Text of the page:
By Chris Attwood
The Amherst College football program has had an abundance of success during its rich, 137-year history that includes six NESCAC titles, and seven perfect seasons, including back-to-back 8-0 marks in 2014 and 2015 (the first time that feat has been accomplished). Along the way, Amherst football has boasted some of the nation's finest student-athletes on both sides of the ball, and this year is no different. For head coach E.J. Mills, now in his 20th season at the helm, one of the hallmarks of his teams' successes has been defense.
"Everybody always asks me 'How have you been so consistent?'" Mills said. "It all starts with the defensive line. There's a reason that in the NFL, the first picks are quarterbacks and defensive linemen. If you're going to be about defense, to me, that's where it starts."
Enter the Purple & White's front three: defensive end Niyi Odewade – a 6-foot, 1-inch, 260 pound senior from Newark, N.J. and a Second Team All-NESCAC selection a year ago; Paul Johnson, a 6-foot, 270 pound senior nose tackle from Moorestown, N.J., a First Team All-NESCAC honoree last season, and a 2016 team captain; Isaiah Holloway, a 6-foot, 1-inch, 255 pound senior defensive tackle from Oakdale, Conn.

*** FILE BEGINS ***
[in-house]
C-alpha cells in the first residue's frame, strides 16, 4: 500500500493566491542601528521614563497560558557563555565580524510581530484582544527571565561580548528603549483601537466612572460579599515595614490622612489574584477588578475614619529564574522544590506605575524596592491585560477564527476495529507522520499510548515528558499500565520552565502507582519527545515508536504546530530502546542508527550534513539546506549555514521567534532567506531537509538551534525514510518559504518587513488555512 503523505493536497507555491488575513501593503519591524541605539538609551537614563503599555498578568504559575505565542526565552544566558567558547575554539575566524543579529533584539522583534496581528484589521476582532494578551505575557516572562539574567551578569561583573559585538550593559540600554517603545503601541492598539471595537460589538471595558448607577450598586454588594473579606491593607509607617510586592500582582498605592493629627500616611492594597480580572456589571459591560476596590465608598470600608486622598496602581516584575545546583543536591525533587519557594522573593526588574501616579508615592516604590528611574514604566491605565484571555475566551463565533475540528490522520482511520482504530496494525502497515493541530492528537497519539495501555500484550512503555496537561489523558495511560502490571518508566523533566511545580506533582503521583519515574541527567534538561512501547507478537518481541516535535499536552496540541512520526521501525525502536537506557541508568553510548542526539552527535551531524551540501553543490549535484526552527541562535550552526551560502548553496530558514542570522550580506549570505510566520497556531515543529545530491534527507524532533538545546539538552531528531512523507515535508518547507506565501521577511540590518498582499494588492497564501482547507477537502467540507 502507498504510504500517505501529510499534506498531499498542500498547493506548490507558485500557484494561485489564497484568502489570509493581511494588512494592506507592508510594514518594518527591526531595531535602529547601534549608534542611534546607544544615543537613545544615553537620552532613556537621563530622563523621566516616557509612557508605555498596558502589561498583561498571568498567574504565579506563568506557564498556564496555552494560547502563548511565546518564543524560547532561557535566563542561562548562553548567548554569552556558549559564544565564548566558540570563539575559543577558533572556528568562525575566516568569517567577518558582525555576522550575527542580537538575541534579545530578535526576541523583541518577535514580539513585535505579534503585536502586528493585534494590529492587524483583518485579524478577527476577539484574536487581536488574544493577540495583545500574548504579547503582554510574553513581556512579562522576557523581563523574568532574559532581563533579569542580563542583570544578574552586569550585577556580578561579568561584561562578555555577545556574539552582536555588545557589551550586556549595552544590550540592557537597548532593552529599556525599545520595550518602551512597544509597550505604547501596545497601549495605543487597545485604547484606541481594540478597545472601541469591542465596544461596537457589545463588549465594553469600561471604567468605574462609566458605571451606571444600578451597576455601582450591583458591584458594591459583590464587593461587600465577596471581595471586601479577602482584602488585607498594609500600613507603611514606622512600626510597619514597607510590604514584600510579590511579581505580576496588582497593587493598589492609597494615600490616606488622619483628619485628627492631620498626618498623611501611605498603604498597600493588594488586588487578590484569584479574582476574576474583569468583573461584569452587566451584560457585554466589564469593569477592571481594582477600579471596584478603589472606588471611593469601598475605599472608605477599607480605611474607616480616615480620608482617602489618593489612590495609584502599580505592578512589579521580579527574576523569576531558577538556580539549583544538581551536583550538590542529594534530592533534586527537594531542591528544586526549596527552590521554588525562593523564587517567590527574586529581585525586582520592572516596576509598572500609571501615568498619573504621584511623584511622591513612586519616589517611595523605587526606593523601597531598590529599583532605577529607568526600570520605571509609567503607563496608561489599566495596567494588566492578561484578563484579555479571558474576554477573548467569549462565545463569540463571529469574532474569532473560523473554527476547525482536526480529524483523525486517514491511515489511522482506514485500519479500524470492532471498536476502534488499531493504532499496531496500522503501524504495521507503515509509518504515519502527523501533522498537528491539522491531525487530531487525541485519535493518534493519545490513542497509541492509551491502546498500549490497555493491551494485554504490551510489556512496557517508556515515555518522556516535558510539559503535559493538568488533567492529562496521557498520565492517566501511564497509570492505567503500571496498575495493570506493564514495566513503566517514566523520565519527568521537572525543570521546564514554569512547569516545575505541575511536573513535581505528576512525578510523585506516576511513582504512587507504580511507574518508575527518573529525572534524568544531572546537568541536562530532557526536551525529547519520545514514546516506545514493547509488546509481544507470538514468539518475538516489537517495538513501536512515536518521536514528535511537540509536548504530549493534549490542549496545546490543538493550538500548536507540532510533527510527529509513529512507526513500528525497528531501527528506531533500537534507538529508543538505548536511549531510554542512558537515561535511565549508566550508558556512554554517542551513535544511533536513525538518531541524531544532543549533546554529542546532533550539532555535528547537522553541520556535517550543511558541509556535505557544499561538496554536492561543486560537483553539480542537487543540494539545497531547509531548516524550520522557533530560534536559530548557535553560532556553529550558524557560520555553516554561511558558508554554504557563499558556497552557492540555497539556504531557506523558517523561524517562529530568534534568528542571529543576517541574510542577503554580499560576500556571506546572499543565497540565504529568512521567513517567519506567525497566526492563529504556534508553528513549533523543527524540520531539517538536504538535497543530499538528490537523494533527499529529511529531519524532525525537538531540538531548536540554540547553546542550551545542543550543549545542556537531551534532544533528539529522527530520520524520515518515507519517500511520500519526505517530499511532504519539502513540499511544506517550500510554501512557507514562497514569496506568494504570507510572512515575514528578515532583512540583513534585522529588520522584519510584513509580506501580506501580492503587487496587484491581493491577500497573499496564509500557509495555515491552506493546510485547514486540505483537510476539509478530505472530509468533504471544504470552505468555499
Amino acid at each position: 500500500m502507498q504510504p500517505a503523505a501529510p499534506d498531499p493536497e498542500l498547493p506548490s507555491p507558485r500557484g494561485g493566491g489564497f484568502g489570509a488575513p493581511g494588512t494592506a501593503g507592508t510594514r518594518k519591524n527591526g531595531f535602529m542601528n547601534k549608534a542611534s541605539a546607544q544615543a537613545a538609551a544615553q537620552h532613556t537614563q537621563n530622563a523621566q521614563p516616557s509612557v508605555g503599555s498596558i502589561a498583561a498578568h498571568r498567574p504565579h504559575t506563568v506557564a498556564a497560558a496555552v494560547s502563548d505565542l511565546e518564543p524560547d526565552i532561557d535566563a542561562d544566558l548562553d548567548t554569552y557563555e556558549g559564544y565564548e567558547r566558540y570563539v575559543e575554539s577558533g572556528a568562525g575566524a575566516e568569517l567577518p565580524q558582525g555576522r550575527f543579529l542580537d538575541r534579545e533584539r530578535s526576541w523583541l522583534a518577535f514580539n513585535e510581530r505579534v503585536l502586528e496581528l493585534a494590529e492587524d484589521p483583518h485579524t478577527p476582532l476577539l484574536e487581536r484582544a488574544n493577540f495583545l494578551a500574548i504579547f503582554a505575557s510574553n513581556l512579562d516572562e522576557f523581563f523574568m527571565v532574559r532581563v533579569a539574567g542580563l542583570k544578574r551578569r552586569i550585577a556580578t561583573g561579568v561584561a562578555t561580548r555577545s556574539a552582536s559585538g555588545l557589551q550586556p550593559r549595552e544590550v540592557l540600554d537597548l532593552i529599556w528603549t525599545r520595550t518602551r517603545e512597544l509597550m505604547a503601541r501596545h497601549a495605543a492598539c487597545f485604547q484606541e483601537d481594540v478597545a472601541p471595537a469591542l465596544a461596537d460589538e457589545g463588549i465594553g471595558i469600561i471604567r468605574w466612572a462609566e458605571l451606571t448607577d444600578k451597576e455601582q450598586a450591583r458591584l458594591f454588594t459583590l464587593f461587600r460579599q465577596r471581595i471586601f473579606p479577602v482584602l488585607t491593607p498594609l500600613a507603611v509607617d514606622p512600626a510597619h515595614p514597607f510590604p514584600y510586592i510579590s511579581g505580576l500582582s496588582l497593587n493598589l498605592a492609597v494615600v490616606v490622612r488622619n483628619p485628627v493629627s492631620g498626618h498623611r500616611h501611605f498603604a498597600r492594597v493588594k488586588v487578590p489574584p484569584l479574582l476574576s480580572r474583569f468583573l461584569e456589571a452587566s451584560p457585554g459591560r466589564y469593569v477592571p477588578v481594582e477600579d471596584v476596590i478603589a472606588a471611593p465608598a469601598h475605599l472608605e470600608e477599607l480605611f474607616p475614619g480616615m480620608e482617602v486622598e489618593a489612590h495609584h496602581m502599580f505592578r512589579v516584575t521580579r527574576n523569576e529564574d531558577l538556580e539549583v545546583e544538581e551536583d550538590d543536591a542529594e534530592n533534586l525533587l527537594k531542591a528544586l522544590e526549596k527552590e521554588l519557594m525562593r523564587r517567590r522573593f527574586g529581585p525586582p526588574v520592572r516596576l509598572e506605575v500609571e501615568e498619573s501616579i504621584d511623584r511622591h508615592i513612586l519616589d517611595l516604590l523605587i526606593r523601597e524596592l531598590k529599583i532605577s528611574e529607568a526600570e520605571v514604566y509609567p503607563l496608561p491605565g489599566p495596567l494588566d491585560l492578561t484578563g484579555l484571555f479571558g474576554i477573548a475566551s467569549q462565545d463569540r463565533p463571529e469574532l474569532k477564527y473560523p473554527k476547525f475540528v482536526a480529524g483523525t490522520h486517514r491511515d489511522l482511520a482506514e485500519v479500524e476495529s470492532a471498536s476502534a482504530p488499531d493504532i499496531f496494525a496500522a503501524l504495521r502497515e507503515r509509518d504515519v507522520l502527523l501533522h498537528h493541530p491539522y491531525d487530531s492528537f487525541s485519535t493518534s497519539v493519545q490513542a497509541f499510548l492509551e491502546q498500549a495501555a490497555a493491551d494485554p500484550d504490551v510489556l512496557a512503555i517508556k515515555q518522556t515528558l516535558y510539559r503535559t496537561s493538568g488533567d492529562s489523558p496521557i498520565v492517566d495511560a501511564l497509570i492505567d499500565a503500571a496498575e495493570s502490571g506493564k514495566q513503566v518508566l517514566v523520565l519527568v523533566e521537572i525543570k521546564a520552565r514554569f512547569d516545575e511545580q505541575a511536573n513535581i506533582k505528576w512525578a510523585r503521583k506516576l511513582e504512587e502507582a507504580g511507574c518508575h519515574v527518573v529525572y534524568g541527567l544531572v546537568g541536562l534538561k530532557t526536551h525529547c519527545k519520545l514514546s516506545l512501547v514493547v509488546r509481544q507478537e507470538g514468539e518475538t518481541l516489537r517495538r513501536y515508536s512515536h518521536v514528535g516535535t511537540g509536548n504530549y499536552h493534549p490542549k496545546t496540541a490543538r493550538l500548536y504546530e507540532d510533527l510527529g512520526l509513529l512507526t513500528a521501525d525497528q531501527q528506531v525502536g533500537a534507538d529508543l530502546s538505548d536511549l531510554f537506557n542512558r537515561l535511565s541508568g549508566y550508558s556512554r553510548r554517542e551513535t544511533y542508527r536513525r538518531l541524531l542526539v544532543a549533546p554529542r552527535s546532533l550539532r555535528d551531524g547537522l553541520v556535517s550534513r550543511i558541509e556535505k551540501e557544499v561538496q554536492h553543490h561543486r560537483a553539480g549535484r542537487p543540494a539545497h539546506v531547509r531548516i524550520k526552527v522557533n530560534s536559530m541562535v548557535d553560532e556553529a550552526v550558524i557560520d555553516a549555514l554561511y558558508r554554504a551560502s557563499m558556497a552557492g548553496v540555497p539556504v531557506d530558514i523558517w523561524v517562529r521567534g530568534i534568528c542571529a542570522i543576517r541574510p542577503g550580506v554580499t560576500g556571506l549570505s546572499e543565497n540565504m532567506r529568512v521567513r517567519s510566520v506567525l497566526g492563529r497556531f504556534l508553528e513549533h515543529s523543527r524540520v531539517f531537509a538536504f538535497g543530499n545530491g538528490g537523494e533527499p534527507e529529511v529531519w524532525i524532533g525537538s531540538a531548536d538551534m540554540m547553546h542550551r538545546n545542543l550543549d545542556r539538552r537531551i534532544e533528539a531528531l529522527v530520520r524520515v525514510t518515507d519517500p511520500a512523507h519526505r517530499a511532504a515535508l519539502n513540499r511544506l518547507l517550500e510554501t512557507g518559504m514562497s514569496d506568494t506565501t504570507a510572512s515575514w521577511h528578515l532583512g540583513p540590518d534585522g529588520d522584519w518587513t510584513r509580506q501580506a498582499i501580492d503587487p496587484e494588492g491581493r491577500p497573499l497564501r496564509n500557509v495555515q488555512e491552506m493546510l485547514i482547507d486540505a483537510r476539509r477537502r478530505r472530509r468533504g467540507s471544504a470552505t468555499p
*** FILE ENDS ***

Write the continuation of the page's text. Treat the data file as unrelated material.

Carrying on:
Through the first two games of the 2016 campaign, Amherst, led by this abundantly talented group of senior defensive linemen, has held its opponents to a nation-low 7.5 rushing yards per game and has allowed just 5.0 points per game. Not surprisingly, this unit of highly motivated leaders is focused on more than producing staggering statistics.
"We're more concerned with 'Did I step six inches to the right?', or 'Did I come off the block and hit the guy I was supposed to?'" Johnson explained. "That's what's gotten us to the point where we are now. We've had success, but we've had success because we've focused on doing things the right way. Now we are trying to take that to the next level and groom the next set of younger guys."
"Yes, we've had a good start to the season," Holloway added, "but as Coach Mills always says, success can hide some problems, and there are a lot of things we have to work on."
Defensive line coach and special teams coordinator Eddy Augustin has witnessed the growth of his senior defensive linemen, and its effect on the younger players has not gone unnoticed.